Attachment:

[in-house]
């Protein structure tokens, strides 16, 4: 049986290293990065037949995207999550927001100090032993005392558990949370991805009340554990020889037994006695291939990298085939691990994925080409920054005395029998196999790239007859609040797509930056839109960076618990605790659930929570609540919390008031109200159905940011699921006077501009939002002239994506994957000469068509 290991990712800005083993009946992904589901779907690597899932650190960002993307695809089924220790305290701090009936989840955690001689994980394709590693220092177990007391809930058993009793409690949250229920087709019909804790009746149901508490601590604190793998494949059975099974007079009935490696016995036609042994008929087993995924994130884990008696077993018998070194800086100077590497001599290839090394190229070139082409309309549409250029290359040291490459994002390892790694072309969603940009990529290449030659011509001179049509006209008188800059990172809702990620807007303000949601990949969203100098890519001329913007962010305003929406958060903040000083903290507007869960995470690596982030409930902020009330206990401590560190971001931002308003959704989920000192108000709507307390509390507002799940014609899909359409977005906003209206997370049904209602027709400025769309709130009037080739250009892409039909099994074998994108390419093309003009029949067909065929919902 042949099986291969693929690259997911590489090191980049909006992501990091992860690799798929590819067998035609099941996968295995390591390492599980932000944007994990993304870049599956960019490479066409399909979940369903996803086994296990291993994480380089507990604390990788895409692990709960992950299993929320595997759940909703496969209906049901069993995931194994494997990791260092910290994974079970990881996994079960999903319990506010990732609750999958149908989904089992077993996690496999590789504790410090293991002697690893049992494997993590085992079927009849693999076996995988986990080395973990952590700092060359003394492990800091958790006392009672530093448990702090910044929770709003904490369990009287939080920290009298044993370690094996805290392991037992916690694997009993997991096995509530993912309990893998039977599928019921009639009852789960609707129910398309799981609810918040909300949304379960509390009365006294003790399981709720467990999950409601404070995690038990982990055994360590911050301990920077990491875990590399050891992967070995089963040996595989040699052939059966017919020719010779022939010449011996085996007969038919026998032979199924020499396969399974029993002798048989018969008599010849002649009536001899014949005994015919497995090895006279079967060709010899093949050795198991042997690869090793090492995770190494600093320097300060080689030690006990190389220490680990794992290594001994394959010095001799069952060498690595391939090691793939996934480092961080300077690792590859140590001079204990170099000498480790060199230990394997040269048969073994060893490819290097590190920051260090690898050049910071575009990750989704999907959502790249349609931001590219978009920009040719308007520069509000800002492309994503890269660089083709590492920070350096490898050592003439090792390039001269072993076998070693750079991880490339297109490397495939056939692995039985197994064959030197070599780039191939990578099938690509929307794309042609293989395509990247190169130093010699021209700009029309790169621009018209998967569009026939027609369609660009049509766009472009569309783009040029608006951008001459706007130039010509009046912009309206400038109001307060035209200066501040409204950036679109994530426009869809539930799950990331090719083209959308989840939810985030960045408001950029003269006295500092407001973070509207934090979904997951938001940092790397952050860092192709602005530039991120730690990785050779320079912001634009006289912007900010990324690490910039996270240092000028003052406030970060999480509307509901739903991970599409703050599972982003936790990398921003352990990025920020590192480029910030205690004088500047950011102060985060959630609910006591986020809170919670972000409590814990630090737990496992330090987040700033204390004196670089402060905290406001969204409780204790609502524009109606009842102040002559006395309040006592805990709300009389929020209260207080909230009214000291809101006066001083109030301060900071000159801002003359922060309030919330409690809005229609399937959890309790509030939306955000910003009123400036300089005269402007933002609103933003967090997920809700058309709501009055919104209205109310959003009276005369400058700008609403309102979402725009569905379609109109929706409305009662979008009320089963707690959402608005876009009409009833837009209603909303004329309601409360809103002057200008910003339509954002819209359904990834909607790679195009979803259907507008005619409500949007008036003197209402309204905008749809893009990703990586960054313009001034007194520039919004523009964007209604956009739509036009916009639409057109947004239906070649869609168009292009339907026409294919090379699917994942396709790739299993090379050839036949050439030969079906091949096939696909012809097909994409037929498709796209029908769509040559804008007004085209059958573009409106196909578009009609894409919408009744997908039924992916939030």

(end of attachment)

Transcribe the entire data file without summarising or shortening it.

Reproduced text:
[in-house]
């Protein structure tokens, strides 16, 4: 049986290293990065037949995207999550927001100090032993005392558990949370991805009340554990020889037994006695291939990298085939691990994925080409920054005395029998196999790239007859609040797509930056839109960076618990605790659930929570609540919390008031109200159905940011699921006077501009939002002239994506994957000469068509 290991990712800005083993009946992904589901779907690597899932650190960002993307695809089924220790305290701090009936989840955690001689994980394709590693220092177990007391809930058993009793409690949250229920087709019909804790009746149901508490601590604190793998494949059975099974007079009935490696016995036609042994008929087993995924994130884990008696077993018998070194800086100077590497001599290839090394190229070139082409309309549409250029290359040291490459994002390892790694072309969603940009990529290449030659011509001179049509006209008188800059990172809702990620807007303000949601990949969203100098890519001329913007962010305003929406958060903040000083903290507007869960995470690596982030409930902020009330206990401590560190971001931002308003959704989920000192108000709507307390509390507002799940014609899909359409977005906003209206997370049904209602027709400025769309709130009037080739250009892409039909099994074998994108390419093309003009029949067909065929919902 042949099986291969693929690259997911590489090191980049909006992501990091992860690799798929590819067998035609099941996968295995390591390492599980932000944007994990993304870049599956960019490479066409399909979940369903996803086994296990291993994480380089507990604390990788895409692990709960992950299993929320595997759940909703496969209906049901069993995931194994494997990791260092910290994974079970990881996994079960999903319990506010990732609750999958149908989904089992077993996690496999590789504790410090293991002697690893049992494997993590085992079927009849693999076996995988986990080395973990952590700092060359003394492990800091958790006392009672530093448990702090910044929770709003904490369990009287939080920290009298044993370690094996805290392991037992916690694997009993997991096995509530993912309990893998039977599928019921009639009852789960609707129910398309799981609810918040909300949304379960509390009365006294003790399981709720467990999950409601404070995690038990982990055994360590911050301990920077990491875990590399050891992967070995089963040996595989040699052939059966017919020719010779022939010449011996085996007969038919026998032979199924020499396969399974029993002798048989018969008599010849002649009536001899014949005994015919497995090895006279079967060709010899093949050795198991042997690869090793090492995770190494600093320097300060080689030690006990190389220490680990794992290594001994394959010095001799069952060498690595391939090691793939996934480092961080300077690792590859140590001079204990170099000498480790060199230990394997040269048969073994060893490819290097590190920051260090690898050049910071575009990750989704999907959502790249349609931001590219978009920009040719308007520069509000800002492309994503890269660089083709590492920070350096490898050592003439090792390039001269072993076998070693750079991880490339297109490397495939056939692995039985197994064959030197070599780039191939990578099938690509929307794309042609293989395509990247190169130093010699021209700009029309790169621009018209998967569009026939027609369609660009049509766009472009569309783009040029608006951008001459706007130039010509009046912009309206400038109001307060035209200066501040409204950036679109994530426009869809539930799950990331090719083209959308989840939810985030960045408001950029003269006295500092407001973070509207934090979904997951938001940092790397952050860092192709602005530039991120730690990785050779320079912001634009006289912007900010990324690490910039996270240092000028003052406030970060999480509307509901739903991970599409703050599972982003936790990398921003352990990025920020590192480029910030205690004088500047950011102060985060959630609910006591986020809170919670972000409590814990630090737990496992330090987040700033204390004196670089402060905290406001969204409780204790609502524009109606009842102040002559006395309040006592805990709300009389929020209260207080909230009214000291809101006066001083109030301060900071000159801002003359922060309030919330409690809005229609399937959890309790509030939306955000910003009123400036300089005269402007933002609103933003967090997920809700058309709501009055919104209205109310959003009276005369400058700008609403309102979402725009569905379609109109929706409305009662979008009320089963707690959402608005876009009409009833837009209603909303004329309601409360809103002057200008910003339509954002819209359904990834909607790679195009979803259907507008005619409500949007008036003197209402309204905008749809893009990703990586960054313009001034007194520039919004523009964007209604956009739509036009916009639409057109947004239906070649869609168009292009339907026409294919090379699917994942396709790739299993090379050839036949050439030969079906091949096939696909012809097909994409037929498709796209029908769509040559804008007004085209059958573009409106196909578009009609894409919408009744997908039924992916939030």